About this database

The Aurora Research Institute (ARI) maintains a collection of scientific research licence information for studies conducted within the NWT. ARI has developed the NWT Research Database to make this research licensing data publicly available. We’re planning future iterations of this database which will include an expanding scope of research content, such as information from our annual compendium publication which includes summaries from Fisheries and Oceans Canada (fisheries research summaries), Wildlife Division of the Government of the Northwest Territories – Department of Environment and Natural Resources (wildlife research summaries) and the Prince of Wales Northern Heritage Centre (archaeological research summaries).

This database is a compilation of license information from various processes that have been in place for administering the NWT Scientists Act since 1974. In this database we’ve made records available from present back to 1991 and we’re currently processing to make available all licences back to 1954:

  • up to 1974 - the Federal Departments responsible for coordinating the “Scientists and Explorers Ordinances” the precursor to the scientific research licence has been:
    • 1953 – 1966: the Department of Northern Affairs and National Resources
    • 1966 – 1974: the Department of Indian Affairs and Northern Development (DIAND)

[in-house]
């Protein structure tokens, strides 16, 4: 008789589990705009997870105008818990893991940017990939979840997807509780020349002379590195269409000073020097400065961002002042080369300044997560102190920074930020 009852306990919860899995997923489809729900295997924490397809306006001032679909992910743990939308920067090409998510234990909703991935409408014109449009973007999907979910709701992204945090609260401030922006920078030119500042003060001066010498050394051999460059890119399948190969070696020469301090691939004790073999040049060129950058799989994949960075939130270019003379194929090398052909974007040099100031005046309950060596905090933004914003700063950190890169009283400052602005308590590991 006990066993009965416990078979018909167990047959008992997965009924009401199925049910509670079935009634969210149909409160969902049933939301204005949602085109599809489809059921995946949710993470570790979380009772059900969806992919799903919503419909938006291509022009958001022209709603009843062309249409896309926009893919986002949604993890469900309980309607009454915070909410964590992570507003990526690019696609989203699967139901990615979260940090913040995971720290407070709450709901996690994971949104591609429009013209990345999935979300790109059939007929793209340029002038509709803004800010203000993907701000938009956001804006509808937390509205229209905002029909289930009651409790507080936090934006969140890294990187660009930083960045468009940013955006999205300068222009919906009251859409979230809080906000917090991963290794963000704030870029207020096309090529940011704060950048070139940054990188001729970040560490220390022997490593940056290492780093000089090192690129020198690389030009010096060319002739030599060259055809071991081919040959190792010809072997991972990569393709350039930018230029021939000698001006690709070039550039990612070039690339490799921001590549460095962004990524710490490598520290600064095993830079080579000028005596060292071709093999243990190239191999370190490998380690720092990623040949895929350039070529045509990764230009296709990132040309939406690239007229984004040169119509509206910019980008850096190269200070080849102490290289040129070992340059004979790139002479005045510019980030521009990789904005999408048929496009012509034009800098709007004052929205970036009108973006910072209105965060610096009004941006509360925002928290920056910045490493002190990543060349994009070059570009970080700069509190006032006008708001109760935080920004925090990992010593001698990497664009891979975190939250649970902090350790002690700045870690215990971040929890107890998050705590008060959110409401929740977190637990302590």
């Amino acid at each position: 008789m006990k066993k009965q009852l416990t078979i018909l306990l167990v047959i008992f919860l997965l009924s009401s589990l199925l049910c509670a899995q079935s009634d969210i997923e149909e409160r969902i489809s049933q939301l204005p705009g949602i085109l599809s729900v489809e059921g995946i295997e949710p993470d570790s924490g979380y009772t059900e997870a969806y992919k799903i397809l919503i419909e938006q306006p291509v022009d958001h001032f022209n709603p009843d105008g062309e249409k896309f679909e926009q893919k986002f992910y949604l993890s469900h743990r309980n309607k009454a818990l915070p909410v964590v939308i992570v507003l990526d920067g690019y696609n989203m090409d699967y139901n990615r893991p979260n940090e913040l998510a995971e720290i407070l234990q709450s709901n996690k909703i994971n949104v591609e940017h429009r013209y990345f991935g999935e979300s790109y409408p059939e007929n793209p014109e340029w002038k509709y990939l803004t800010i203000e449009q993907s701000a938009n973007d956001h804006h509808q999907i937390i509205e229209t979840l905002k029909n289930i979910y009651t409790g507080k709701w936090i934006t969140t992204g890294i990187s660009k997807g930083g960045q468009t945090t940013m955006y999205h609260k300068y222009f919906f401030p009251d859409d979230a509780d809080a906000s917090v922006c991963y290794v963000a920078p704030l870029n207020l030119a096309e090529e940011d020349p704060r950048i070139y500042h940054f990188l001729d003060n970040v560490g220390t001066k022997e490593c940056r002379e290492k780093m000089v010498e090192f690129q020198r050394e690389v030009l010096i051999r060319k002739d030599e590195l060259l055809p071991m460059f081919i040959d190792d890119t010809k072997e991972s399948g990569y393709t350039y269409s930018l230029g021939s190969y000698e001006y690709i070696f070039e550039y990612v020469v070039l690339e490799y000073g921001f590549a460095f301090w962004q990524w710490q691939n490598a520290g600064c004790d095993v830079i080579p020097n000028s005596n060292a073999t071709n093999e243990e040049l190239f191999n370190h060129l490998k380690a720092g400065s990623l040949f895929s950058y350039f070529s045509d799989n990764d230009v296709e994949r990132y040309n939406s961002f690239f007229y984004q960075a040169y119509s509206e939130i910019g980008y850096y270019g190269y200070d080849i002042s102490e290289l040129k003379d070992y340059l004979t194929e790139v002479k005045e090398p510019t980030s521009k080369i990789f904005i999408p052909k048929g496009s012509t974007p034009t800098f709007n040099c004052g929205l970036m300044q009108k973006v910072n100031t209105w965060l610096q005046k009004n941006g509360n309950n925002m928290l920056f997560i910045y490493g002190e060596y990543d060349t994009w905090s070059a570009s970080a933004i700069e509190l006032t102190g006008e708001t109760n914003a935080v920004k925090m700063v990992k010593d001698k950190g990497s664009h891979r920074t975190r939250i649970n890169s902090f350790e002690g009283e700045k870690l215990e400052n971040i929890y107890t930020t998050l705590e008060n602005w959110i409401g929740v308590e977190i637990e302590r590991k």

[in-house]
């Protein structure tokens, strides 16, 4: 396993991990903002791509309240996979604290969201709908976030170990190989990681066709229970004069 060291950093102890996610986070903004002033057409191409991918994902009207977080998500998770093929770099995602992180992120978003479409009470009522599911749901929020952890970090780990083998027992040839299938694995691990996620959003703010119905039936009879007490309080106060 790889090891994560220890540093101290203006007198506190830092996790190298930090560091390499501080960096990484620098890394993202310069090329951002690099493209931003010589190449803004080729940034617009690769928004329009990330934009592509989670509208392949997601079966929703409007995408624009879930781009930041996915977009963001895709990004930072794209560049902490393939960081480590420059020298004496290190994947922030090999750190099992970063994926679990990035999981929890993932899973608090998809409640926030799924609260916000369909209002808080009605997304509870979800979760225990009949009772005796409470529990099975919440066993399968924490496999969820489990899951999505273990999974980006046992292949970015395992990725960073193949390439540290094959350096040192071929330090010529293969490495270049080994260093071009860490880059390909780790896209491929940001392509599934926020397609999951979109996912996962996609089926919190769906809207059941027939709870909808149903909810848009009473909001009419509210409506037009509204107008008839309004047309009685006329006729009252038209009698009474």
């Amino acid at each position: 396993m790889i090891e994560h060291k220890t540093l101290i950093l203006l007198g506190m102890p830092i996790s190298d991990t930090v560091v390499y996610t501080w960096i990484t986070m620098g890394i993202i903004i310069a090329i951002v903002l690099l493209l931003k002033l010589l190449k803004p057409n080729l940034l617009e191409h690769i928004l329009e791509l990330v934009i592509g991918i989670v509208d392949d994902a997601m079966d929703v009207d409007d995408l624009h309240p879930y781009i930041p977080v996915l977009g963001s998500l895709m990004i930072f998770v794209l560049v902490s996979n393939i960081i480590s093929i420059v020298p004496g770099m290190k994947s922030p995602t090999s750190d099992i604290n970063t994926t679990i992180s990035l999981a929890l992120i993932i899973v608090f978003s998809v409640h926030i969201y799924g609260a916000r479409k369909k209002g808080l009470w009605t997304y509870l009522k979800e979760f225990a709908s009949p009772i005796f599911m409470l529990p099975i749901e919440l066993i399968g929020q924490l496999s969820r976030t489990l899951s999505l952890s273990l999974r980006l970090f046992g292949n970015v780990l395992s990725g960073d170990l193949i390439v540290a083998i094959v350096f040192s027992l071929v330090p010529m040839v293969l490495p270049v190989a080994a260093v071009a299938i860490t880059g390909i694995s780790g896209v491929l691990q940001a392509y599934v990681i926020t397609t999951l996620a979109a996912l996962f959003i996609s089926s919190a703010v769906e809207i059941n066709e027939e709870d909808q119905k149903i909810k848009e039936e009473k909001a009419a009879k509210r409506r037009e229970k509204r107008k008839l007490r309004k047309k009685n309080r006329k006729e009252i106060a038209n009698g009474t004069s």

• 1974 – 1996: “Oracle” database
  • 1996 – April 18, 2005: “Approach” Database
  • April 18, 2005 – Present: Portal to Online Licence Applications for Research (POLAR)

Significant work has been required to bring this data into one database, as such, you may find examples of human error; if so, we ask that you provide the details of the error within this database so that we can effectively addressed as required.

Research data has also been influenced by a number of variables including geopolitical boundaries associated with aboriginal land claim and self-government agreements, new government infrastructure and devolution decisions relating to research (mainly federal and territorial), and all associated revisions to the review process for research to ensure compliance with regulations. Some examples of review process revisions are the incorporation of the ethical principles outlined in the 1st and 2nd versions of the Tri-Council Policy Statement and the facilitation of aboriginal government consultation as required for research projects set out by relevant land claim agreements.

The initial concept leading to the development of this public database was for use as a resource during academic literature review to minimize duplication of research effort, to assist in identifying knowledge gaps and to provide a venue for researchers to share research project results with NWT residents, and aboriginal, municipal governments. As we anticipate the use of this database may extend beyond the initial concept, release of future versions will be iterative and is designed to accommodate additional data sets. With this in mind, we welcome your feedback upon using this database.